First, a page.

Putting Planning into Practice

I’m quite new to working for PLACED, I joined the team back in August. Although I have collaborated with Jo and the team for many years as part of my academic work. Moving from academia to delivering on the ground engagement has been a big shift. But most definitely a career change offering exciting, creative challenges. And a chance to meet more people and put my knowledge to use in live projects.

What has been occupying my mind a lot since leaving academia and joining PLACED though, has been the question of how I can put into practice some of the things I was working on as an academic.

My research was/is about physical activity and our built environment. I’d been researching running, trying to understand how runners create routes through local parks and down greener, quieter streets. I’d learnt that traffic free routes are really important as they provide calmer spaces for joggers to soak up the wellbeing benefits of their exercise. And urban parks are great at providing some of this close to where people live in towns and cities — something many of us have learned vividly during COVID. However, lots of things can snap people out of that wellbeing mode and into hyper alert mode, crossing a busy road for example. I also heard from people, particularly women, about safety issues in some of these supposedly relaxing places. Some women told me about how they would adapt their routes to avoid parks as darkness fell or preferred to run with others rather than run alone. And again, in the last few months and years we’ve been confronted with this reality after the tragic deaths of Sarah Everard, Bibaa Henry and Nicole Smallman to name only three.

I’d also been working with colleagues in Salford University’s Healthy Active Cities team on various projects looking at how we can make our streets safer and more inclusive to enable more people to participate in active travel — cycling, walking, scooting. Active travel, like exercise in green spaces, is an area where experiences differ by gender, race, class, disability, and geography. There is a lot of work to do.

So, what’s been occupying my mind since leaving academia and joining PLACED has been about putting my previous work and observations into practice.

PLACED has a great reputation, rightly so, for being good at making engagement open and accessible. And by doing that we’re more able to listen to the views of people often underrepresented in public engagement. But there is always more to be done.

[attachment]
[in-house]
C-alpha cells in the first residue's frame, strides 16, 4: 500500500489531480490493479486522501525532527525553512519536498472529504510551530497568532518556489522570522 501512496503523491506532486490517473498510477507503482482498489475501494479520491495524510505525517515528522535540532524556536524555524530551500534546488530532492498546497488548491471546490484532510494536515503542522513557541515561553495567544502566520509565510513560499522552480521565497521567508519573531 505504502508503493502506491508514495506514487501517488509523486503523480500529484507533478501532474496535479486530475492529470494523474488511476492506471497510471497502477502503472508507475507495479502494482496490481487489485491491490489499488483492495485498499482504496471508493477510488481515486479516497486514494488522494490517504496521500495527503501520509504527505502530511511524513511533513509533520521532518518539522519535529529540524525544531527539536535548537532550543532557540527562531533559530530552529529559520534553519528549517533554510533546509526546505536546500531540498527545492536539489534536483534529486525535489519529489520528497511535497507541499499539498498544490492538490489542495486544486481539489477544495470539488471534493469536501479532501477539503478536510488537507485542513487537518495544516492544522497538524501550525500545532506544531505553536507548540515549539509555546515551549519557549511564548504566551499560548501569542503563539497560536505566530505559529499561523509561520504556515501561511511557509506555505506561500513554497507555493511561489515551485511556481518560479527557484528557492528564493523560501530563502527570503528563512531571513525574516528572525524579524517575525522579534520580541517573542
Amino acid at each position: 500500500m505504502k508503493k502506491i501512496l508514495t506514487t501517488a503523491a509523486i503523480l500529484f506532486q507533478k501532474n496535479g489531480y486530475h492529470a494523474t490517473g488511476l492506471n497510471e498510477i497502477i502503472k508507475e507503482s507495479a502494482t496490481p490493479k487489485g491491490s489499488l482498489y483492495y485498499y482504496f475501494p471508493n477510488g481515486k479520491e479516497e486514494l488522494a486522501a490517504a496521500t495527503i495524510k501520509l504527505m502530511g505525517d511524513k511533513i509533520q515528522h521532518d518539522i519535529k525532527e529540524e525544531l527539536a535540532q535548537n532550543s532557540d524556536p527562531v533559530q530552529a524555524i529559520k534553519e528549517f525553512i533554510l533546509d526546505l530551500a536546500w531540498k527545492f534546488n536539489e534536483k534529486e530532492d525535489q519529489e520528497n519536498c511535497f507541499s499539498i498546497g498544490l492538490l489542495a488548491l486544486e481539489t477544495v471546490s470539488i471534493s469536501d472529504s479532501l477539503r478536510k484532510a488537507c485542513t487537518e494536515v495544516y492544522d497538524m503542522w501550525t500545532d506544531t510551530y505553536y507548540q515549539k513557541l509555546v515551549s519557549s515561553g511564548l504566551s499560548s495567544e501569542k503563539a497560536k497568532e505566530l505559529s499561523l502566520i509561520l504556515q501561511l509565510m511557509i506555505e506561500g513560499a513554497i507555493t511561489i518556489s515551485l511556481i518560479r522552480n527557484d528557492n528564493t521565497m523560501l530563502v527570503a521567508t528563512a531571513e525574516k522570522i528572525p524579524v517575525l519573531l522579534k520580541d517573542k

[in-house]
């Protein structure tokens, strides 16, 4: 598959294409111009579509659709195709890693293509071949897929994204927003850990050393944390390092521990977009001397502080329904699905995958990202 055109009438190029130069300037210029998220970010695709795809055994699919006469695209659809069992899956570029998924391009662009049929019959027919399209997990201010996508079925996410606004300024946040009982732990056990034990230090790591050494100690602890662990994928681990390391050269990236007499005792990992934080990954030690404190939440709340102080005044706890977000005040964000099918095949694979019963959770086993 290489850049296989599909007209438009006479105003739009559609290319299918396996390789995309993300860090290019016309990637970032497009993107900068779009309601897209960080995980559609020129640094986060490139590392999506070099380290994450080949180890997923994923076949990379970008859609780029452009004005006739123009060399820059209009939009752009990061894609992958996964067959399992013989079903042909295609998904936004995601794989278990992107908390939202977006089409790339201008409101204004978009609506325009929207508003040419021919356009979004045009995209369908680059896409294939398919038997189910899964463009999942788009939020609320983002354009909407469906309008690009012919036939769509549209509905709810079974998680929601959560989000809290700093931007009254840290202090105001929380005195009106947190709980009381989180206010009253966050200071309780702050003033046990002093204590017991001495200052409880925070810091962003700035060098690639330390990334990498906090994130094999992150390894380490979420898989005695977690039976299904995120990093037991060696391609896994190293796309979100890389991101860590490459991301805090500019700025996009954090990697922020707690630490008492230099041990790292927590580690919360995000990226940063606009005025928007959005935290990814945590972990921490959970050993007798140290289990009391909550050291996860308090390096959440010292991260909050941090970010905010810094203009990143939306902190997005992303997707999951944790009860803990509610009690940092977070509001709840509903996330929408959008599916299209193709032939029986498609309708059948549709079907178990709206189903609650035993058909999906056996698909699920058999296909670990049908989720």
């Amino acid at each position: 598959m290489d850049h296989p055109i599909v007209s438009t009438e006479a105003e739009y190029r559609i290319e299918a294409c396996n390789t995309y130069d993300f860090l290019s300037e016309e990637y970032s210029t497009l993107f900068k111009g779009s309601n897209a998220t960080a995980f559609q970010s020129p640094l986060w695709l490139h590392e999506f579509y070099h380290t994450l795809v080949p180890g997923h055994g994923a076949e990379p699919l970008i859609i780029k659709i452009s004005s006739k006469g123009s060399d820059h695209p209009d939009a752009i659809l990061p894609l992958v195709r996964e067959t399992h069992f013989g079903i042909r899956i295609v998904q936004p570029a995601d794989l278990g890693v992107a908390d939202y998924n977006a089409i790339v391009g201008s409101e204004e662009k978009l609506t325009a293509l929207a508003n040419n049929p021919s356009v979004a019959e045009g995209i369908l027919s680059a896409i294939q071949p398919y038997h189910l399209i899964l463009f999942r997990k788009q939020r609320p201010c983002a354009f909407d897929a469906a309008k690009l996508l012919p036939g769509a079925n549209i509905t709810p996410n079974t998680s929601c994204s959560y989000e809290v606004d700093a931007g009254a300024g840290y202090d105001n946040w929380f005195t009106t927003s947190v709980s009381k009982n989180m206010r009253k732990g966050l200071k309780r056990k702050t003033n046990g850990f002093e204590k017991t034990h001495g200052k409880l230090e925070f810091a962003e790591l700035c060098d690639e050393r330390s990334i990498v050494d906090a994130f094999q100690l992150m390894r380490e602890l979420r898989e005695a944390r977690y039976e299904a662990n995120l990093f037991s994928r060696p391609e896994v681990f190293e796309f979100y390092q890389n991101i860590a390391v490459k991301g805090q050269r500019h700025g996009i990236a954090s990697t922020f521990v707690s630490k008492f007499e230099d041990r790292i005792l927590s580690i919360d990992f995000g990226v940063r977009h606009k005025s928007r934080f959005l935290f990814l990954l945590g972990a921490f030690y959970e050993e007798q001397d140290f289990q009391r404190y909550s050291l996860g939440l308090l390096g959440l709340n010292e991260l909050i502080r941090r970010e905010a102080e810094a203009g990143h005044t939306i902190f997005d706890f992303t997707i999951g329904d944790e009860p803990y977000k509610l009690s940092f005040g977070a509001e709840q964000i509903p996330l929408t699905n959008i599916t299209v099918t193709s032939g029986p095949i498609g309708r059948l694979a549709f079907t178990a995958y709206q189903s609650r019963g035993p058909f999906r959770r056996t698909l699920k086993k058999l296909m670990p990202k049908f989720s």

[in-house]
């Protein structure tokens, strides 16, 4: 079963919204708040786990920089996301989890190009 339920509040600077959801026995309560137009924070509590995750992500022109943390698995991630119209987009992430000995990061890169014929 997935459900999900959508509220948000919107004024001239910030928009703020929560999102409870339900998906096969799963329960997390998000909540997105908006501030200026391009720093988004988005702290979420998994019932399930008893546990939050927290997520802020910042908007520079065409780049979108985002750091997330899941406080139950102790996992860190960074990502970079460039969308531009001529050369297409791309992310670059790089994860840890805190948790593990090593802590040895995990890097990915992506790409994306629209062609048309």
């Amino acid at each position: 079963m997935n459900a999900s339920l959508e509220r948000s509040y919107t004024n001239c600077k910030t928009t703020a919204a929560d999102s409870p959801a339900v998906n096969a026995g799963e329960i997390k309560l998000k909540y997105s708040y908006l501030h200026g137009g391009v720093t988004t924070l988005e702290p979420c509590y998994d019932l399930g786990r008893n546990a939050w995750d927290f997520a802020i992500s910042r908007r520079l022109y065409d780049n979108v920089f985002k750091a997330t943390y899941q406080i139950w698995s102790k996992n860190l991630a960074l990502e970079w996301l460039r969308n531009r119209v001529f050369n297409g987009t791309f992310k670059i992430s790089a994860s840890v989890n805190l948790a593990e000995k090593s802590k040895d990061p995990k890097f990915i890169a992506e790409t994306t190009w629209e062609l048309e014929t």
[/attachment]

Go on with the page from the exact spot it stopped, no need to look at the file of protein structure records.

Recently I led a workshop about a project we’re doing some engagement for. It’s about some pretty ambitious changes. There are big plans, and the area will experience considerable change over the coming decades. That’s very exciting in many ways. But what struck me about the conversations I had with people was how far we have to go to make sure inequalities like those I was researching are really built out of our towns and cities. I was having a conversation about accessibility of streets for older people and disabled people, and the stories and experiences recounted to me in a 10-minute chat demonstrated how much work there is to do. They weren’t talking about experiences from decades ago but current, ongoing experiences of trying to get the built environment made accessible to them. Not a big ask but still very much a big challenge. We spoke of physical discomfort from paving choices, dangerous trip hazards, confusing layouts, and blatant discrimination. And its not like I didn’t know about these failings, but now I’m tasked with trying to amplify those voices and this is both exciting and daunting.

It is my hope that at PLACED we can continue to seek out and amplify underrepresented voices within Planning, Architecture and the built environment. There’s definitely more for us to do but I’m pleased to be working in a way and for an organisation which is active in this work.

Some links for the intrigued

Dr. Sam Hayes
PLACED Project Manager

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